ENERGY STAR® Qualified Windows
This page will show you how to plan your window purchases and you will learn about the characteristics of high efficiency windows.
In many homes across the Yukon, windows account for 10 to 15% of the total surface area exposed to outside temperatures, yet, even this small surface area can account for as much as 30% of the heat loss in these homes. Windows are an ideal target for energy conservation measures and increased comfort for occupants.
Old windows can be the cause of significant energy loss in the home. Single-pane windows and double-pane windows with metal frames are poor insulators and perform poorly in keeping heat in or out of your home. Air leakage is likely to occur along the edges of operable windows, or between their frame and the wall, where seals and caulking are in poor condition. The best way to ensure you purchase the most energy-efficient window is to choose a window supplier that carries windows with the ENERGY STAR® label. See a complete listing of ENERGY STAR® qualified windows available in Canada >>>
Windows with the ENERGY STAR® label have been certified by an independent agency for their quality and energy performance. They often incorporate low-e coatings, argon gas fill and better air tightness, all of which contribute to reduced heat loss.
While the cost of new windows is seldom recovered from the energy savings, the incremental cost for higher performance windows - like ENERGY STAR® qualified windows - is often recovered in a relatively short period of time. Entry doors, patio doors and skylights can also qualify for ENERGY STAR® labeling and further contribute to reduced energy costs.
If your budget doesn’t allow you to change all your windows at once, plan to complete your window purchase in distinct phases. Some suggestions are:
ENERGY STAR® qualified windows (and doors) are divided into 4 classes based on climate zones (A, B, C and D). Zone A is designed for the mildest climate and Zone D for the coldest climate. Chose an ENERGY STAR® qualified window that is best for the climate zone you live in. Approximately the southern half of the Yukon is in Zone C and the northern half is in Zone D, as shown on the map below.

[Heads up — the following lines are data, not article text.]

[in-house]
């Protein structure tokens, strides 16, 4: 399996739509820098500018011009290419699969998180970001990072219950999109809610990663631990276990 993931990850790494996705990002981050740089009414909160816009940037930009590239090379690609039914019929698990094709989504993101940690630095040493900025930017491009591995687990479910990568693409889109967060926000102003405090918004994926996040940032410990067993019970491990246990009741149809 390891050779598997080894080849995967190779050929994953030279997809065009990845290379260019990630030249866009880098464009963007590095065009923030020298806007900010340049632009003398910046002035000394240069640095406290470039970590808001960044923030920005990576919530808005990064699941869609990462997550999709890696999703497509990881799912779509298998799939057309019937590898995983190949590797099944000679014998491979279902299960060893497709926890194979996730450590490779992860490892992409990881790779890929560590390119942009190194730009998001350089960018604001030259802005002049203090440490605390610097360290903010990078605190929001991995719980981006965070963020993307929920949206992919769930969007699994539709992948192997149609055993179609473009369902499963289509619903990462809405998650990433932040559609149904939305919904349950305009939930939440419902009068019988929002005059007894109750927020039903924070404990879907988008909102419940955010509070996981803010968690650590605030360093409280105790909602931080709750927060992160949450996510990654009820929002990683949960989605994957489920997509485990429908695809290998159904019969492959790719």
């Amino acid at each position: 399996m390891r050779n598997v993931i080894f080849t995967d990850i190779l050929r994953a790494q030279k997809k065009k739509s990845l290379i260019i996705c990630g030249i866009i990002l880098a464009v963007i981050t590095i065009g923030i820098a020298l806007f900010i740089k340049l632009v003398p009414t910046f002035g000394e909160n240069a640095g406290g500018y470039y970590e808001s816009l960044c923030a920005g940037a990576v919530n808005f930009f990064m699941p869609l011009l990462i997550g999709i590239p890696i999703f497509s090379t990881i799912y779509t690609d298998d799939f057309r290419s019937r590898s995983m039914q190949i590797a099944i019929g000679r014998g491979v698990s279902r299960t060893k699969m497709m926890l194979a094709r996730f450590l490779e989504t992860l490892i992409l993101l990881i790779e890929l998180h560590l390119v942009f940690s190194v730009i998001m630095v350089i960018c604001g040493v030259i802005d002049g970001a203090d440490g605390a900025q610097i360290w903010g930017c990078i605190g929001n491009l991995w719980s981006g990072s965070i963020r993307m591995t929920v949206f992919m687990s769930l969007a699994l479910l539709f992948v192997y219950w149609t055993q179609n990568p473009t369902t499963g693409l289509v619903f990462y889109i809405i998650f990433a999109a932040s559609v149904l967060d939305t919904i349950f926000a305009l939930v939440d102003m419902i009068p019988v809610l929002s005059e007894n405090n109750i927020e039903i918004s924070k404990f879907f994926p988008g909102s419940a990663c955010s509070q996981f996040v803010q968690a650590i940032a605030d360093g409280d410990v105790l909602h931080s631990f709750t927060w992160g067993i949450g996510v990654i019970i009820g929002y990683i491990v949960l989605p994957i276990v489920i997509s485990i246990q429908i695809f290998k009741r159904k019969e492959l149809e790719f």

Double and triple-pane windows
Double and triple-pane windows reduce heat loss because they contain sealed air spaces, usually about 1/2 an inch wide, which work as additional insulators. The air spaces restrict air movement, slowing down heat loss through windows.
Low-e (low emissivity) windows
Low-e windows have a clear coating on the glass to keep heat outside during the summer and heat inside during the winter. This is a virtually invisible coating of a semi conductor or metal oxide film that is applied directly to the glass or on plastic film between the 2 panes. Low-e windows also block a portion of the ultraviolet light that contributes to the fading of carpets, drapes and furniture.
Low-e coatings come in two varieties - hard coat or soft coat. Soft coats or sputter coats, primarily silver oxide, are the most effective at reflecting heat and generally insulate better than hard coats. By reducing heat build-up in the summer, soft coats can reduce the use of air conditioning. On the other hand, hard coats allow more solar heat to pass through the window, which can reduce space heating requirements on sunny winter days. Consulting window suppliers is the best way to determine which coating is best for your application.
Windows manufactured with low-e films typically cost about 10% more than regular (clear) glass windows, but they will reduce energy loss by as much as 30 to 50%. The energy savings alone should pay for that higher cost in less than 10 years.
Gas fills are inert gases, such as argon or krypton, which manufacturers use to fill the space between the glass panes to reduce heat loss. Heat does not conduct through inert gases as easily as it does through air, making inert gases better insulators. Argon gas is commonly used because it is less expensive than krypton gas.
Low-conductivity spacers further improve the energy performance of low-e or gas-filled windows by as much as 20%. A spacer is the material that separates the 2 panes when making an insulated glass unit. Low-conductivity spacers keep the inside glass warmer at the perimeter, reducing the likelihood of window condensation in cold weather.
Window frame construction and materials can have a big effect on energy performance, required maintenance and life span of windows. Common materials include:
Energy Solutions Centre
206A Lowe St., 1st Floor
Whitehorse, Yukon (Canada)
Phone: (867) 393-7063
Fax: (867) 393-7061